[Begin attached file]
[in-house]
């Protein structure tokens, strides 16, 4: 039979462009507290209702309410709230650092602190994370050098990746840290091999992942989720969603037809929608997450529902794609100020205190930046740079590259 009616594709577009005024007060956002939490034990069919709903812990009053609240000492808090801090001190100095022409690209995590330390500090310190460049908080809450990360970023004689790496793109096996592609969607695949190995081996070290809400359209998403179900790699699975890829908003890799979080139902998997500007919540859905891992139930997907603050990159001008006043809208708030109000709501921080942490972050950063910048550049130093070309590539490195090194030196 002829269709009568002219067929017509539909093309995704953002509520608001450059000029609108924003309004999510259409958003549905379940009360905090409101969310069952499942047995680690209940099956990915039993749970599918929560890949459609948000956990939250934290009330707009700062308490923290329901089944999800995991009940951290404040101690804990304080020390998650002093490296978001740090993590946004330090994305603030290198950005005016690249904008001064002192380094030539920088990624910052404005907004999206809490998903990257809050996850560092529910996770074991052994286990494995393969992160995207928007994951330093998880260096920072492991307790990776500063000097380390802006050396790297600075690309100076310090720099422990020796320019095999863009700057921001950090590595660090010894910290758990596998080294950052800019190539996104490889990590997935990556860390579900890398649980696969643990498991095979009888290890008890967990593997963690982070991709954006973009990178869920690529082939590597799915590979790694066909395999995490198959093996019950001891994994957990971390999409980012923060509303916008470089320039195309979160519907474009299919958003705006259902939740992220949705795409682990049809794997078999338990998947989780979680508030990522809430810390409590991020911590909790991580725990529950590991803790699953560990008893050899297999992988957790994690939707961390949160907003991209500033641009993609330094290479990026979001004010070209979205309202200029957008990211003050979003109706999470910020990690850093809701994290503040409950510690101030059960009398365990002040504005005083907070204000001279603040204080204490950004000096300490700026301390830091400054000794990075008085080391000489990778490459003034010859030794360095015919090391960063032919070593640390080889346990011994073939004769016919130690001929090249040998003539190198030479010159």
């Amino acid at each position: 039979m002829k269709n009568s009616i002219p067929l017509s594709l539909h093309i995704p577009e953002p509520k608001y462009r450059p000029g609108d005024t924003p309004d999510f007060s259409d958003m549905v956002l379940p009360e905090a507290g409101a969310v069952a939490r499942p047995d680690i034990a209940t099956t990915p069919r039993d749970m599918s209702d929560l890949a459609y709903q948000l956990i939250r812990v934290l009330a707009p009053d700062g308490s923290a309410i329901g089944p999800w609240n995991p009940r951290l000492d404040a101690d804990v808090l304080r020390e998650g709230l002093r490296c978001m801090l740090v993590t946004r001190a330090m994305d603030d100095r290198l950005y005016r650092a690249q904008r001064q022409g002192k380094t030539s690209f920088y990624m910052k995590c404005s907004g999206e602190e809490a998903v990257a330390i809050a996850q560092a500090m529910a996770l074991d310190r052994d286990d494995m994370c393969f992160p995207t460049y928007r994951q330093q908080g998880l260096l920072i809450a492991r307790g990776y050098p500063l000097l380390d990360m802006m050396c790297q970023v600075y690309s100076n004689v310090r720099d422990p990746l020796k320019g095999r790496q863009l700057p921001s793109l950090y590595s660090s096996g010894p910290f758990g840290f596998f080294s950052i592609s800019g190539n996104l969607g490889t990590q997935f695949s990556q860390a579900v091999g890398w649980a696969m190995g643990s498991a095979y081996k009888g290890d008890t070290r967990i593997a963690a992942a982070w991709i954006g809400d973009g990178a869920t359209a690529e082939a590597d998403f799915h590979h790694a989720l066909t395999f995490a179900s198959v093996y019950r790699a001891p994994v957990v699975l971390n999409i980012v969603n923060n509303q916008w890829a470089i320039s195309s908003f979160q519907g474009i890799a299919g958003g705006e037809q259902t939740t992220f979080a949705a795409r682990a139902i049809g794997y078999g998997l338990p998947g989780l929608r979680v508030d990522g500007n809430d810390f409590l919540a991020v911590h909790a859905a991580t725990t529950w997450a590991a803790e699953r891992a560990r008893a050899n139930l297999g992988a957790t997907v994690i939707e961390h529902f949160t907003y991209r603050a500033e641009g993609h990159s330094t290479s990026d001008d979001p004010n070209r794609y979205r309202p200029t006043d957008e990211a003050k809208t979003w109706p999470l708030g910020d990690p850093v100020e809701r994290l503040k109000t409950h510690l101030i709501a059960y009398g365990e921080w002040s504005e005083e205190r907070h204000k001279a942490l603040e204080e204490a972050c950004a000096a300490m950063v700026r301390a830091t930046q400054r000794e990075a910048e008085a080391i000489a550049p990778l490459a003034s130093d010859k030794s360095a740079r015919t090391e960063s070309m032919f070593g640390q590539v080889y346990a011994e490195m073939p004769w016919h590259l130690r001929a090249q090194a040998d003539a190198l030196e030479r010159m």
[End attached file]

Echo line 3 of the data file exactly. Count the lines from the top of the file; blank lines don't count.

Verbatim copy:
């Amino acid at each position: 039979m002829k269709n009568s009616i002219p067929l017509s594709l539909h093309i995704p577009e953002p509520k608001y462009r450059p000029g609108d005024t924003p309004d999510f007060s259409d958003m549905v956002l379940p009360e905090a507290g409101a969310v069952a939490r499942p047995d680690i034990a209940t099956t990915p069919r039993d749970m599918s209702d929560l890949a459609y709903q948000l956990i939250r812990v934290l009330a707009p009053d700062g308490s923290a309410i329901g089944p999800w609240n995991p009940r951290l000492d404040a101690d804990v808090l304080r020390e998650g709230l002093r490296c978001m801090l740090v993590t946004r001190a330090m994305d603030d100095r290198l950005y005016r650092a690249q904008r001064q022409g002192k380094t030539s690209f920088y990624m910052k995590c404005s907004g999206e602190e809490a998903v990257a330390i809050a996850q560092a500090m529910a996770l074991d310190r052994d286990d494995m994370c393969f992160p995207t460049y928007r994951q330093q908080g998880l260096l920072i809450a492991r307790g990776y050098p500063l000097l380390d990360m802006m050396c790297q970023v600075y690309s100076n004689v310090r720099d422990p990746l020796k320019g095999r790496q863009l700057p921001s793109l950090y590595s660090s096996g010894p910290f758990g840290f596998f080294s950052i592609s800019g190539n996104l969607g490889t990590q997935f695949s990556q860390a579900v091999g890398w649980a696969m190995g643990s498991a095979y081996k009888g290890d008890t070290r967990i593997a963690a992942a982070w991709i954006g809400d973009g990178a869920t359209a690529e082939a590597d998403f799915h590979h790694a989720l066909t395999f995490a179900s198959v093996y019950r790699a001891p994994v957990v699975l971390n999409i980012v969603n923060n509303q916008w890829a470089i320039s195309s908003f979160q519907g474009i890799a299919g958003g705006e037809q259902t939740t992220f979080a949705a795409r682990a139902i049809g794997y078999g998997l338990p998947g989780l929608r979680v508030d990522g500007n809430d810390f409590l919540a991020v911590h909790a859905a991580t725990t529950w997450a590991a803790e699953r891992a560990r008893a050899n139930l297999g992988a957790t997907v994690i939707e961390h529902f949160t907003y991209r603050a500033e641009g993609h990159s330094t290479s990026d001008d979001p004010n070209r794609y979205r309202p200029t006043d957008e990211a003050k809208t979003w109706p999470l708030g910020d990690p850093v100020e809701r994290l503040k109000t409950h510690l101030i709501a059960y009398g365990e921080w002040s504005e005083e205190r907070h204000k001279a942490l603040e204080e204490a972050c950004a000096a300490m950063v700026r301390a830091t930046q400054r000794e990075a910048e008085a080391i000489a550049p990778l490459a003034s130093d010859k030794s360095a740079r015919t090391e960063s070309m032919f070593g640390q590539v080889y346990a011994e490195m073939p004769w016919h590259l130690r001929a090249q090194a040998d003539a190198l030196e030479r010159m």